Giving your child a healthy start in life is one of the greatest gifts you can give them, the Chairman of the BMA in Scotland said on Thursday. The call came as BMA Scotland published a briefing paper on the health impact of smoking and alcohol consumption during pregnancy on the unborn child. The paper also highlights how existing health inequalities lead to an increased risk for certain groups of Scotland's children.
One in every seven babies born each year in Scotland requires some form of special care. Two of the main reasons for requiring this care are premature birth and low birth weight. Smoking and drinking alcohol during pregnancy both increase the risk of these.
- 25% of women in Scotland smoke during pregnancy, affecting 12,500 babies
- 55% of women in the UK report drinking alcohol during their pregnancy
Dr Peter Terry, Chairman of the BMA in Scotland said,
"Smoking during pregnancy has been linked to Sudden Infant Death Syndrome (SIDS), an increased risk of the child developing diabetes and an increased risk of attention deficit disorder. If the child continues to be exposed to smoke during infancy there is an increased risk of asthma and ear infections. These risks are increased for those living in the most deprived areas of Scotland.
"Heavy drinking during pregnancy can lead to Fetal Alcohol Spectrum Disorder (FASD). FASD is a term used to encompass a wide range of physical, mental and behavioural effects that can occur in the children of mothers who consume alcohol during pregnancy. However, the affects of maternal alcohol consumption are not limited to FASD. Alcohol can also increase the risk of infertility, miscarriage and has been linked to an increase risk of SIDS. Alcohol consumption during pregnancy is a problem across all of Scotland and its effects are not limited to socially deprived areas.
Dr Sally Winning, a member of the BMA's Scottish Council who, at this year's Annual Representatives meeting in Edinburgh, put forward a motion calling for clear advice to pregnant women, said,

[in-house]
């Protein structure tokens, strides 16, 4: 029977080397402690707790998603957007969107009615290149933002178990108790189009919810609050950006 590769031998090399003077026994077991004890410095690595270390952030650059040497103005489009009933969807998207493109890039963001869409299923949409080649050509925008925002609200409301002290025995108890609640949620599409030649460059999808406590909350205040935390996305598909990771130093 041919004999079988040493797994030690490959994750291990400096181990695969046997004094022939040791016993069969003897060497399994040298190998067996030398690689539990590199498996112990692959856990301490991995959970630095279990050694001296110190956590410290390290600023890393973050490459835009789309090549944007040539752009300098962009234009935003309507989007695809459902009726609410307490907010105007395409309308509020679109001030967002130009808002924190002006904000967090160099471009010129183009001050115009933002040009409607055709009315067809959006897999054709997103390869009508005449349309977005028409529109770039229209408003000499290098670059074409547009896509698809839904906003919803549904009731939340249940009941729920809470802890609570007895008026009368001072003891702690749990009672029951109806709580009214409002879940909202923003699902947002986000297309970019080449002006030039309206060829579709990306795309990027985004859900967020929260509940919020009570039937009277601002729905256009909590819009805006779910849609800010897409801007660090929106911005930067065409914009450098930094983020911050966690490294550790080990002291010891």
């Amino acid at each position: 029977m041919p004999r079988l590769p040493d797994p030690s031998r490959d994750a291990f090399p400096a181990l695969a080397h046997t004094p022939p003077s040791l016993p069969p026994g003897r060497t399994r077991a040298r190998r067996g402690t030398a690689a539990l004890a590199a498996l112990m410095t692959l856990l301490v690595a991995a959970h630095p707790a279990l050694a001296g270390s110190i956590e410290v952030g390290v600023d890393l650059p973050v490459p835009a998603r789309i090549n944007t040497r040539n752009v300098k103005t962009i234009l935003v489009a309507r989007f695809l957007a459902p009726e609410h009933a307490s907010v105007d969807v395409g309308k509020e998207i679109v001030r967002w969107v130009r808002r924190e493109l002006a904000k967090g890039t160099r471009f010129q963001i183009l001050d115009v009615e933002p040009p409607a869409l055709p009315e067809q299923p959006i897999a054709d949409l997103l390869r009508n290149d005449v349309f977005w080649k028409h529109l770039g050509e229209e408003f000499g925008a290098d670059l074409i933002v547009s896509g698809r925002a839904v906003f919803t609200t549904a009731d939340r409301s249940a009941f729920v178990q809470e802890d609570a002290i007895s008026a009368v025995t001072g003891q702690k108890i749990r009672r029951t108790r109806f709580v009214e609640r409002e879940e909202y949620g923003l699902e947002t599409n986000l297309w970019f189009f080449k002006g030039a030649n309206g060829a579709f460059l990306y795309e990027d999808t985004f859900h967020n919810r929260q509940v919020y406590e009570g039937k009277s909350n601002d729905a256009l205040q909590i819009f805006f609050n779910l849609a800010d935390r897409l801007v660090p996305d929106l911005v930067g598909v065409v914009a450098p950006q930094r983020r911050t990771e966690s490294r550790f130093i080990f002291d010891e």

"There are strong links between low income, social deprivation and poor infant health and continued efforts are needed to address the factors that underlie the health inequalities affecting the least advantaged sections of the population in Scotland."
The paper calls on the Scottish Government to act assertively to improve infant health in Scotland.
Key recommendations in the paper include:
- For certain groups - in particular those with young children and those on low incomes - attendance at smoking cessation services may present barriers. Smoking cessation outreach programmes aimed at reaching such groups should be established. Pregnant women and their partners should be targeted
- Breastfeeding should be promoted for the health of the mother and baby. The effects of smoking on breastfeeding should be highlighted.
- Government should issue clear and consistent advice on alcohol consumption during pregnancy. The BMA believes women who are pregnant, or who are planning a pregnancy, should be advised not to consume any alcohol.
- Comprehensive and long term research on FASD in Scotland should be undertaken.
Media personalities and celebrities should be aware of their influence on young people, and should not promote or glamorise smoking and drinking. Promotion of tobacco and alcoholic drinks, especially through channels directed at young people, such as films, fashion, music and sport should be banned.